Back in April, the world was captivated by the Somali pirates who took over the Maersk Alabama and were holding its Captain, Richard Phillips, hostage. While we all know how the story ended — Phillips was rescued by Navy Seals, three of the pirates were killed and a fourth is likely to stand trial in the US — it’s interesting to see how piracy, which isn’t exactly new on the high seas, is starting to pop up in the filings.
Over the past two months, shipping companies seem to be rediscovering piracy, or at least noting it as one of the many risks they face in their filings. Take Tidewater (TDW) for example, which first mentioned piracy in an 8-K it filed on May 8. Since then, it’s mentioned piracy in 9 subsequent filings. But Tidewater is hardly the only one. Freeseas (FREE) mentioned it in a 6-K it filed 2 days ago.
While Freeseas has included piracy in its filings in the past, it significantly expanded its disclosure in the recent filing. Here’s a snip:
Acts of piracy have historically affected ocean-going vessels trading in regions of the world such as the South China Sea and in the Gulf of Aden off the coast of Somalia. Throughout 2008 the frequency of piracy incidents has increased significantly, particularly in the Gulf of Aden off the coast of Somalia, with dry bulk vessels and tankers particularly vulnerable to such attacks. If these piracy attacks result in regions in which our vessels are deployed being characterized as —war risk zones by insurers, as the Gulf of Aden temporarily was in May 2008, or as —war and strikes listed areas by the Joint War Committee, premiums payable for such coverage could increase significantly and such insurance coverage may be more difficult to obtain. In addition, crew costs, including due to employing onboard security guards, could increase in such circumstances. We may not be adequately insured to cover losses from these incidents, which could have a material adverse effect on us. In addition, detention of any of our vessels, hijacking as a result of an act of piracy against our vessels, or an increase in cost, or unavailability, of insurance for our vessels, could have a material adverse impact on our business, financial condition, results of operations and ability to pay dividends in the future.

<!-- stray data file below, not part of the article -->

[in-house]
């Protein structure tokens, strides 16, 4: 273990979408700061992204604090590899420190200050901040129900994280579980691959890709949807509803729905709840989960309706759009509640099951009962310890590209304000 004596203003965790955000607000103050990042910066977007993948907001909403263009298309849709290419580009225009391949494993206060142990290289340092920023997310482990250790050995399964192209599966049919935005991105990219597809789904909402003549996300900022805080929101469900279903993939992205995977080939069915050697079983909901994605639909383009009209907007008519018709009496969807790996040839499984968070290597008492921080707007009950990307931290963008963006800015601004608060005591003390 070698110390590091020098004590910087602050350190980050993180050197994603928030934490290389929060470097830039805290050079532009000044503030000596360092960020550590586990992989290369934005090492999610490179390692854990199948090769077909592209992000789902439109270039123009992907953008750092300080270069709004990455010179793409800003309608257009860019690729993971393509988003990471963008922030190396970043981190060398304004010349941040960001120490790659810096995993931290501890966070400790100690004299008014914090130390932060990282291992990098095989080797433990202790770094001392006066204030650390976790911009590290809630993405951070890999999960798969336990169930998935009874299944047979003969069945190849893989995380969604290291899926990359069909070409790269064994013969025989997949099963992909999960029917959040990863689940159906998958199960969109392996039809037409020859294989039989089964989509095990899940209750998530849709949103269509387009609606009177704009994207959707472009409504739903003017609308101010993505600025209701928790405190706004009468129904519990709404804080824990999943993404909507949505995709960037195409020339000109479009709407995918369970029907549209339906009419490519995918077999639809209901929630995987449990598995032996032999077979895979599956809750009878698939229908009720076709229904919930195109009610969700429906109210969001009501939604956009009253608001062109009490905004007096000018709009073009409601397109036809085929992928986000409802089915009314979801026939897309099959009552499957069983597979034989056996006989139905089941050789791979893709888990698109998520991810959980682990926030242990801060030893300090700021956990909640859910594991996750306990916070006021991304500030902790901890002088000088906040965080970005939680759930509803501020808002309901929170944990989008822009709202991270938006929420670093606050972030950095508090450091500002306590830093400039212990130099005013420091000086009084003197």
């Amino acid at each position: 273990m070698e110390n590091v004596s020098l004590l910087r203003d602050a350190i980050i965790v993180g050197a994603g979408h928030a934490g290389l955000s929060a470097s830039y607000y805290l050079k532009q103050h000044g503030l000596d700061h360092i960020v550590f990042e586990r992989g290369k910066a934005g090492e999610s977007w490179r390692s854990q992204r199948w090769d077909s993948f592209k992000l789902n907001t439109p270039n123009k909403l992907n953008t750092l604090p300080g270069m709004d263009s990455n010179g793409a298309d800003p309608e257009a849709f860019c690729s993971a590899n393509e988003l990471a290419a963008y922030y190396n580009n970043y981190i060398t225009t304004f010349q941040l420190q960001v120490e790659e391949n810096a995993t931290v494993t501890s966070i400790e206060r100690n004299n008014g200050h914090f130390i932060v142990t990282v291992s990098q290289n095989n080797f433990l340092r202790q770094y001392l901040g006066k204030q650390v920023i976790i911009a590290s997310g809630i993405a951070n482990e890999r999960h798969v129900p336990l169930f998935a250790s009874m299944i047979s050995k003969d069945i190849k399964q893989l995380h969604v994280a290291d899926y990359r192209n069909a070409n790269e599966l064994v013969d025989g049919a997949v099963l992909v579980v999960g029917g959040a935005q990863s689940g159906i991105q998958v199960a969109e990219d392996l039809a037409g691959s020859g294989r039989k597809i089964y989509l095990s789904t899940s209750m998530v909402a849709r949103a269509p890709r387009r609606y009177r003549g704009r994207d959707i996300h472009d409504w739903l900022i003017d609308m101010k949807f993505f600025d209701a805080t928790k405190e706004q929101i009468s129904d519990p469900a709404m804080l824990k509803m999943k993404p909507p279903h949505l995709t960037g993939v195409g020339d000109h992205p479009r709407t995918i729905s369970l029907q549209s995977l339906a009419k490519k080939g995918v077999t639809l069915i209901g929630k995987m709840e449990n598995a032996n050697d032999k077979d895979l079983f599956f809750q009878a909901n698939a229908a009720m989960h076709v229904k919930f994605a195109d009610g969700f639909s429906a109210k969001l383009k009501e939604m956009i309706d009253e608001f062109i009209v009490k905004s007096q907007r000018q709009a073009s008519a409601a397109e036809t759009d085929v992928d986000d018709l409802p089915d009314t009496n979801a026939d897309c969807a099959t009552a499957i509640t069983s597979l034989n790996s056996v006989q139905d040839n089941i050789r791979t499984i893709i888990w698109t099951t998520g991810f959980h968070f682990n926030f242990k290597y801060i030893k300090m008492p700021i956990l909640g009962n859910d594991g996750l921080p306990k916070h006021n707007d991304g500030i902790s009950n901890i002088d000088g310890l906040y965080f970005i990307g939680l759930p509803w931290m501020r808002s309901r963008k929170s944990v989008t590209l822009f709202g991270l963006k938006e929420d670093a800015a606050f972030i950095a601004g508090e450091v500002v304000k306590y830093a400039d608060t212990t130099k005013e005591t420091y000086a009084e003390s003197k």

Now reading into risk factors in the filings can be particularly tedious. Much of the writing isn’t just bad, it’s written in such a way that it’s often hard to figure out what’s a real concern for the company and what’s CYA. But they can often provide interesting clues to a company’s thinking on issues in the news — like piracy — and all sorts of other things too.